was Vadic, their book was Gita and the name of their homeland was Gujrat.
 
   •   According to the Piam Shah Jahan Puri, Balakot was an ancient village of the
       Gujars. The Gujjars were converted to Islam before the Mughal reign and
       after accepting Islam they ruled over this region till 17th century A.D, then
       they were defeated by the Afghan Swatis who established their rule here in
       17th century A.D.
 
 
In 3rd Century A.D Hazara was ruled by the Gujjar Hindu Rajas, and then they
accepted Islam. And people of Kaghan were also converted at the same time.
 
The Gujjars participated in the freedom war and help syed Ahmad Baralvi, a Muslim
Mujahid who fought against the Sikh and was killed at Balakot in 1830.
 
 Lifestyle:
 
A large number Gujjars live in the Kaghan Valley some of them are Grazers while
others are agriculturists. The grazers are nomads and move from one place to
another according to the climatic condition. They are very different from the others
and they have a unique life style. The others call them with different names like
Aajri, Bakarwal, Pala, Kaghani and Muqaddam etc. Their life is very tough and to
some extent is similar to the prehistoric people. A Gujjar can spend his night in a
place where a layman could not dare to go during the day.
 
 
Akbar S. Ahmad says that it is the climatic condition that forces the Gujjars to
migrate from one place to another. They are very hard working, brave and
courageous and can easily face any harsh situation, specially the severe climatic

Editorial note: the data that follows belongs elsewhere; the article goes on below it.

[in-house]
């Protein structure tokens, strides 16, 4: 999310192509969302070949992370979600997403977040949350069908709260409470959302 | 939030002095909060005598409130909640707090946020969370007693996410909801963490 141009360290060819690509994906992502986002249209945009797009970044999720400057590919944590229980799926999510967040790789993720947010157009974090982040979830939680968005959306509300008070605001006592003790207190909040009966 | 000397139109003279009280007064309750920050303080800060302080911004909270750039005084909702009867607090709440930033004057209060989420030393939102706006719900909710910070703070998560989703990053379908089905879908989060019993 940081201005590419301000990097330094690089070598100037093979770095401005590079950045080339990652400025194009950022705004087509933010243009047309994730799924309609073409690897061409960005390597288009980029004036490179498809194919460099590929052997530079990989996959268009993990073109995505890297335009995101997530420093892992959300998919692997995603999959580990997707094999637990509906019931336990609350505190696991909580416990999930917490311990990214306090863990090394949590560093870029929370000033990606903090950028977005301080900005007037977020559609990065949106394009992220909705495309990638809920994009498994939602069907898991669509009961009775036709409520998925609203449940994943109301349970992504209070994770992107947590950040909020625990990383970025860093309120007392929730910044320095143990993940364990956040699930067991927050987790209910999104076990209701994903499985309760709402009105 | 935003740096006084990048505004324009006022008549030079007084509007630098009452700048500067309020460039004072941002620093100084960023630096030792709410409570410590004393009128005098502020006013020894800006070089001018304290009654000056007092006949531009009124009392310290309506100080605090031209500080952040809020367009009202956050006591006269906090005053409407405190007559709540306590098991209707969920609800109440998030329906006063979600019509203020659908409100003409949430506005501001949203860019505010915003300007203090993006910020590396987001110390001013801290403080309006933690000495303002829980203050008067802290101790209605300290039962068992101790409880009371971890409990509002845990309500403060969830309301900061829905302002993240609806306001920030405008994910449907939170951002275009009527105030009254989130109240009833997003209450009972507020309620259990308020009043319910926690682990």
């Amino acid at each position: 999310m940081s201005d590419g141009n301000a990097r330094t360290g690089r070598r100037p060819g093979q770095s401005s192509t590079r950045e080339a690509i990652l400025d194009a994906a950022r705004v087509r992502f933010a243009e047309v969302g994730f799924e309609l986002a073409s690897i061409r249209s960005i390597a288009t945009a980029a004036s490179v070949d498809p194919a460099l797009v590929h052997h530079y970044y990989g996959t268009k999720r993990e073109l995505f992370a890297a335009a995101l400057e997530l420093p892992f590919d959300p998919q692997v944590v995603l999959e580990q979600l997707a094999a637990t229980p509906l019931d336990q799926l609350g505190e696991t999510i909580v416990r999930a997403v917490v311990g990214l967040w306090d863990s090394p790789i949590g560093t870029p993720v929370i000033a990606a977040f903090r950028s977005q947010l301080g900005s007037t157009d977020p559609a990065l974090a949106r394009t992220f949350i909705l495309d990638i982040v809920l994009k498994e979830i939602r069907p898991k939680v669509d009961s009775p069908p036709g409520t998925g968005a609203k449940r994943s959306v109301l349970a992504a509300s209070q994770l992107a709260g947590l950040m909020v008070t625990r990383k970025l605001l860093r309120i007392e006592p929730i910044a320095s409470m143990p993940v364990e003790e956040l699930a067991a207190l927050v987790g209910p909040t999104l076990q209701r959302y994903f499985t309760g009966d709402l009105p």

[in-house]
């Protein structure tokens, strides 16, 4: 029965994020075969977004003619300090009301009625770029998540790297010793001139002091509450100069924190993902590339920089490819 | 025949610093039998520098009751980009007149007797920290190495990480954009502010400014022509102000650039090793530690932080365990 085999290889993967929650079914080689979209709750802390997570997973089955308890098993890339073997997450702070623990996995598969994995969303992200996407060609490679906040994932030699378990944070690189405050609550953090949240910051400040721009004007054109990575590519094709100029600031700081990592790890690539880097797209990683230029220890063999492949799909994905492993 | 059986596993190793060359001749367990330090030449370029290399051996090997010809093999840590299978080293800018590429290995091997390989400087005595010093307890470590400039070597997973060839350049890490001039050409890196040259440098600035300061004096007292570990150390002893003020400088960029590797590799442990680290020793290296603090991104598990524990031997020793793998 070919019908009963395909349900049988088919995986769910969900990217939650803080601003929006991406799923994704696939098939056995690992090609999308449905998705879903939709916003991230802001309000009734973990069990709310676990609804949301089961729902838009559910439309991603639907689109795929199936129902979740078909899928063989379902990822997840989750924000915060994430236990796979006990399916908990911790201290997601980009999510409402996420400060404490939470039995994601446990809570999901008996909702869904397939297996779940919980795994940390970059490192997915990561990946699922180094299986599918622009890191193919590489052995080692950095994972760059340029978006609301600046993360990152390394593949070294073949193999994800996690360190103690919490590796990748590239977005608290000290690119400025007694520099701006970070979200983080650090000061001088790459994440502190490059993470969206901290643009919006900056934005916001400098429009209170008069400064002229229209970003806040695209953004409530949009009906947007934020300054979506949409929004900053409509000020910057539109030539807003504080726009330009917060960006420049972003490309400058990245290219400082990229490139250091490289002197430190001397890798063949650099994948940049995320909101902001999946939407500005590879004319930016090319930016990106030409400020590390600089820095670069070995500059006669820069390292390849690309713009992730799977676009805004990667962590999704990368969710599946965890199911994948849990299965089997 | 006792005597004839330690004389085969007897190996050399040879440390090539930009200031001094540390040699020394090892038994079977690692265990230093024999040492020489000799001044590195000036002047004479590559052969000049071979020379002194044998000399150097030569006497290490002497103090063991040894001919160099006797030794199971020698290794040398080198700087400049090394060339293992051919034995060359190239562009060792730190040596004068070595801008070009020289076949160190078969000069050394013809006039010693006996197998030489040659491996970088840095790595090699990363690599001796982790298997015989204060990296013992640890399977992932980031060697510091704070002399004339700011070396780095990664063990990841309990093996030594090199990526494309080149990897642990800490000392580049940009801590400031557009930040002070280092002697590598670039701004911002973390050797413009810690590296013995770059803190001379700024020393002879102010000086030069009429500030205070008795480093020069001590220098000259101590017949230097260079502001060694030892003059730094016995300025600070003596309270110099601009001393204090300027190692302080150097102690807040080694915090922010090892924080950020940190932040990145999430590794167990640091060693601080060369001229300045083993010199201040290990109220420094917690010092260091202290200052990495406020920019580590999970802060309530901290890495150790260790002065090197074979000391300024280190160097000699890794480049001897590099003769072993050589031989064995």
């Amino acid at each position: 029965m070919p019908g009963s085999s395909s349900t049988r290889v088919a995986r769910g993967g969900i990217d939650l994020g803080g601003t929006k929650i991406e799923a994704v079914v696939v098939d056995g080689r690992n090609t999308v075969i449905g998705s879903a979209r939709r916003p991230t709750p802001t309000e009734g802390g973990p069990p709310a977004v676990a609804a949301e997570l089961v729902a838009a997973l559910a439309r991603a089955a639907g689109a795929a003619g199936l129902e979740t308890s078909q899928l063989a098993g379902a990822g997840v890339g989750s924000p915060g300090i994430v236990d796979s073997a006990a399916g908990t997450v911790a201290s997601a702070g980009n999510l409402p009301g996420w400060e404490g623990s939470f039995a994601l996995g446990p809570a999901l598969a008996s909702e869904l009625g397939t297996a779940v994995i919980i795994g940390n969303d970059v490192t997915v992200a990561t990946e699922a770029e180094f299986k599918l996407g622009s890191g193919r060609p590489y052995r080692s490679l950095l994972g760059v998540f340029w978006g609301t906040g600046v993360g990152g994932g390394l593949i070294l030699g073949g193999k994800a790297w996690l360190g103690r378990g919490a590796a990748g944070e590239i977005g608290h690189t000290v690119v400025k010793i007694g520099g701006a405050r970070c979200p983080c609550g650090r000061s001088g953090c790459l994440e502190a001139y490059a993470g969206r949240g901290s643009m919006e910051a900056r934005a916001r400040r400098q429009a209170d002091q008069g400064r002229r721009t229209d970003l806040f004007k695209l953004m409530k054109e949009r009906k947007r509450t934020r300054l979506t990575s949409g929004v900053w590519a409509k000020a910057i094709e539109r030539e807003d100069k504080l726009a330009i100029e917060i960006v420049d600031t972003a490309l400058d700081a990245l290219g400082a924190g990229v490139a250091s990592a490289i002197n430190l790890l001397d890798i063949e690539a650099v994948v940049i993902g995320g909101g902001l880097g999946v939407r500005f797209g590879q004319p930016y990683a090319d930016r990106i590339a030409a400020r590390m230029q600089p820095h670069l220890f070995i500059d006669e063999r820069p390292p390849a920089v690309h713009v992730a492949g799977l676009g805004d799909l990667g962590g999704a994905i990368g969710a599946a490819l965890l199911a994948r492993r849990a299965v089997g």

condition (rain and wind and cold nights) They migrate to the upper Kaghan i.e.
Naran, Bata Kundi, Burwai, Jhalkad up to Babu Sar Pass with their cattle’s in the
beginning of the summer season and after spending eight months they come back
to the plains of Mansehra, Balakot, Gari Habibullah, Abbott Abad and Hari Pur.
 
Gujri Language:
 
The Gujjars of Kaghan have their own specific language called as Gori and it is one
of the ancient languages of the world. According to Dr. Sabir Affaqi the origin of
Gujri goes back to 400 B.C., while Rafiq Ahmad says, “The Gujri language has a rich
vocabulary”. He writes, “The experts are of the view that Gujri is the mother of Urdu
language and in the beginning, Urdu was also called as Gujri” (p.168; Sakhab K.).
There is no prose book in the Kaghan valley written in Gujri language. However, late
Israil Mahjur (1996) and Muhammad Ismail Zabigh were the two known poets
both belong to Patlang.Muhammed Ismail established an institute of Gujri literature and
was the first president of that institute and Published     books (Nala Dil, Intizar,
Haqiqat-o-Majaz and Guldasta Zabigh. And it was due to his efforts that Gujri
Programs have been telecasted from Radio TrarKhal.
 
Dresses:
 
The dress of the Gujjars is also different from other tribes. The Young usually
wearing Shalwar and kamees vary in colours i.e. white kamees and black shalwar,
and they use decorated scarves. The aged wear turban while the female wear
shalwar kamees and shawls, embroidered. They also use necklaces and huge
bracelets.